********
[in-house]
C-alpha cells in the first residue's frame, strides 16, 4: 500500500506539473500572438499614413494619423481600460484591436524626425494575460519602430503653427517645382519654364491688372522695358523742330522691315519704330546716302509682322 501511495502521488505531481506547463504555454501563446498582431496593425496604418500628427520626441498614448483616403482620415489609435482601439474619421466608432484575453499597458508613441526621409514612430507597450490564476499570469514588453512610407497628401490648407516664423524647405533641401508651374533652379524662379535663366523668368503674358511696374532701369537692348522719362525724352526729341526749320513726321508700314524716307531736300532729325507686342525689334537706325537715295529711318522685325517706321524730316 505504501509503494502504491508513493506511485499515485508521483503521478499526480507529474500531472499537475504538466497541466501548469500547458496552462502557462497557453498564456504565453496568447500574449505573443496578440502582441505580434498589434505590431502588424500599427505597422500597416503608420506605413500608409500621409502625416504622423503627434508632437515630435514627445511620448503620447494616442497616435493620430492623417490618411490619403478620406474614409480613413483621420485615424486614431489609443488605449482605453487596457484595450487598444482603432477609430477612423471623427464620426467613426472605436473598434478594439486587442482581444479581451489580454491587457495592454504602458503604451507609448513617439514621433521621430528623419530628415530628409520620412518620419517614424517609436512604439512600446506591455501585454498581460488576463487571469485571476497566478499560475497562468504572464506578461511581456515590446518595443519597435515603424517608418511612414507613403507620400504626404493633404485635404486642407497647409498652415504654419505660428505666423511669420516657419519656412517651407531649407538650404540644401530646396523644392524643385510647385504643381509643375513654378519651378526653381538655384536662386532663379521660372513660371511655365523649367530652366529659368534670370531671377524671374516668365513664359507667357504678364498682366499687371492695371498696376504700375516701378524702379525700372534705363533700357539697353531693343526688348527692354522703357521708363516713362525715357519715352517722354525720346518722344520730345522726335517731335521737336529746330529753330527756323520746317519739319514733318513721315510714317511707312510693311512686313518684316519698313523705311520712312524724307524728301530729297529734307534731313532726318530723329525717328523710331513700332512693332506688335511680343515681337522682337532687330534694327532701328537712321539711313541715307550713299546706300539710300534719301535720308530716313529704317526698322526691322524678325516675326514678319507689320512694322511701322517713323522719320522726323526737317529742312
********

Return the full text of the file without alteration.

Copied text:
[in-house]
C-alpha cells in the first residue's frame, strides 16, 4: 500500500506539473500572438499614413494619423481600460484591436524626425494575460519602430503653427517645382519654364491688372522695358523742330522691315519704330546716302509682322 501511495502521488505531481506547463504555454501563446498582431496593425496604418500628427520626441498614448483616403482620415489609435482601439474619421466608432484575453499597458508613441526621409514612430507597450490564476499570469514588453512610407497628401490648407516664423524647405533641401508651374533652379524662379535663366523668368503674358511696374532701369537692348522719362525724352526729341526749320513726321508700314524716307531736300532729325507686342525689334537706325537715295529711318522685325517706321524730316 505504501509503494502504491508513493506511485499515485508521483503521478499526480507529474500531472499537475504538466497541466501548469500547458496552462502557462497557453498564456504565453496568447500574449505573443496578440502582441505580434498589434505590431502588424500599427505597422500597416503608420506605413500608409500621409502625416504622423503627434508632437515630435514627445511620448503620447494616442497616435493620430492623417490618411490619403478620406474614409480613413483621420485615424486614431489609443488605449482605453487596457484595450487598444482603432477609430477612423471623427464620426467613426472605436473598434478594439486587442482581444479581451489580454491587457495592454504602458503604451507609448513617439514621433521621430528623419530628415530628409520620412518620419517614424517609436512604439512600446506591455501585454498581460488576463487571469485571476497566478499560475497562468504572464506578461511581456515590446518595443519597435515603424517608418511612414507613403507620400504626404493633404485635404486642407497647409498652415504654419505660428505666423511669420516657419519656412517651407531649407538650404540644401530646396523644392524643385510647385504643381509643375513654378519651378526653381538655384536662386532663379521660372513660371511655365523649367530652366529659368534670370531671377524671374516668365513664359507667357504678364498682366499687371492695371498696376504700375516701378524702379525700372534705363533700357539697353531693343526688348527692354522703357521708363516713362525715357519715352517722354525720346518722344520730345522726335517731335521737336529746330529753330527756323520746317519739319514733318513721315510714317511707312510693311512686313518684316519698313523705311520712312524724307524728301530729297529734307534731313532726318530723329525717328523710331513700332512693332506688335511680343515681337522682337532687330534694327532701328537712321539711313541715307550713299546706300539710300534719301535720308530716313529704317526698322526691322524678325516675326514678319507689320512694322511701322517713323522719320522726323526737317529742312